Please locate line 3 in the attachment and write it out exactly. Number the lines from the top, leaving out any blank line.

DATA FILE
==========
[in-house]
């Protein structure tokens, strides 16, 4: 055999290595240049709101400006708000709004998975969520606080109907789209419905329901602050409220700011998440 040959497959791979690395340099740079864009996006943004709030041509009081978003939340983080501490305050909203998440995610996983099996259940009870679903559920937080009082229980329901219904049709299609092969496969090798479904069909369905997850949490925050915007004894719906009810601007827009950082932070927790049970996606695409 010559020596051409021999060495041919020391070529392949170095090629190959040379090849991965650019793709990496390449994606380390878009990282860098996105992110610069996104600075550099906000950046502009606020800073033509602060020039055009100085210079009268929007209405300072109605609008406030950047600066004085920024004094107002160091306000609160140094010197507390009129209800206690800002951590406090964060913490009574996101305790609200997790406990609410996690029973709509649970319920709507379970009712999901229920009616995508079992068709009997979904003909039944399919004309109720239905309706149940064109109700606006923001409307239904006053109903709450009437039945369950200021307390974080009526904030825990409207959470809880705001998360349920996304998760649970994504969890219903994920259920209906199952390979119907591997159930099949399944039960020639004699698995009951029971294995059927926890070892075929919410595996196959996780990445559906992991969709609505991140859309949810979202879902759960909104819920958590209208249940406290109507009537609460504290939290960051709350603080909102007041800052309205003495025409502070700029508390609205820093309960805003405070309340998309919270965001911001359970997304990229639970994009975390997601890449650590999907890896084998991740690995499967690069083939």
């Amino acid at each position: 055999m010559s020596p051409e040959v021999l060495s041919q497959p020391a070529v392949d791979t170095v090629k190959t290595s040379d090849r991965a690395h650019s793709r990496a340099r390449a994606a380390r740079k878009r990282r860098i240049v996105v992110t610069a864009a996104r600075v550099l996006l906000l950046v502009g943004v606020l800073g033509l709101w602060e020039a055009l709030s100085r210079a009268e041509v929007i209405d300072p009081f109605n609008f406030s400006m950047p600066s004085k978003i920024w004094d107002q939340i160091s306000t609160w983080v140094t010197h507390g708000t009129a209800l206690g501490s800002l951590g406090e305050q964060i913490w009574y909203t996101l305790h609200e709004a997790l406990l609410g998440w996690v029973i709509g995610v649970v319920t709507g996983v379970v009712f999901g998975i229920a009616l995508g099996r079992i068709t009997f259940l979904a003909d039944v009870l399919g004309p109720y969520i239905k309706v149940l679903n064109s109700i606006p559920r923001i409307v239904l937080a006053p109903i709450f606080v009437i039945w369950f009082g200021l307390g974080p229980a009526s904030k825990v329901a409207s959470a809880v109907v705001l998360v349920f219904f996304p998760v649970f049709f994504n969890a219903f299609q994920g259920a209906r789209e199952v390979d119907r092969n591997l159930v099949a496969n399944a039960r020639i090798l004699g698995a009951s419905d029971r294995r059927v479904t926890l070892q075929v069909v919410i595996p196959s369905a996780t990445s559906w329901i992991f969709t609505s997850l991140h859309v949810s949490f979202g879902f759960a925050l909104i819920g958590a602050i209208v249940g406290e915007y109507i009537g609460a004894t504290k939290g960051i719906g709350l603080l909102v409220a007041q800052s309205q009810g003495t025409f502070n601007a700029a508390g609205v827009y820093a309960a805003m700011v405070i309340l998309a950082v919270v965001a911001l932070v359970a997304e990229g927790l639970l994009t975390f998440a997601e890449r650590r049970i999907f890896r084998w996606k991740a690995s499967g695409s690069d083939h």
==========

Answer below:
């Amino acid at each position: 055999m010559s020596p051409e040959v021999l060495s041919q497959p020391a070529v392949d791979t170095v090629k190959t290595s040379d090849r991965a690395h650019s793709r990496a340099r390449a994606a380390r740079k878009r990282r860098i240049v996105v992110t610069a864009a996104r600075v550099l996006l906000l950046v502009g943004v606020l800073g033509l709101w602060e020039a055009l709030s100085r210079a009268e041509v929007i209405d300072p009081f109605n609008f406030s400006m950047p600066s004085k978003i920024w004094d107002q939340i160091s306000t609160w983080v140094t010197h507390g708000t009129a209800l206690g501490s800002l951590g406090e305050q964060i913490w009574y909203t996101l305790h609200e709004a997790l406990l609410g998440w996690v029973i709509g995610v649970v319920t709507g996983v379970v009712f999901g998975i229920a009616l995508g099996r079992i068709t009997f259940l979904a003909d039944v009870l399919g004309p109720y969520i239905k309706v149940l679903n064109s109700i606006p559920r923001i409307v239904l937080a006053p109903i709450f606080v009437i039945w369950f009082g200021l307390g974080p229980a009526s904030k825990v329901a409207s959470a809880v109907v705001l998360v349920f219904f996304p998760v649970f049709f994504n969890a219903f299609q994920g259920a209906r789209e199952v390979d119907r092969n591997l159930v099949a496969n399944a039960r020639i090798l004699g698995a009951s419905d029971r294995r059927v479904t926890l070892q075929v069909v919410i595996p196959s369905a996780t990445s559906w329901i992991f969709t609505s997850l991140h859309v949810s949490f979202g879902f759960a925050l909104i819920g958590a602050i209208v249940g406290e915007y109507i009537g609460a004894t504290k939290g960051i719906g709350l603080l909102v409220a007041q800052s309205q009810g003495t025409f502070n601007a700029a508390g609205v827009y820093a309960a805003m700011v405070i309340l998309a950082v919270v965001a911001l932070v359970a997304e990229g927790l639970l994009t975390f998440a997601e890449r650590r049970i999907f890896r084998w996606k991740a690995s499967g695409s690069d083939h």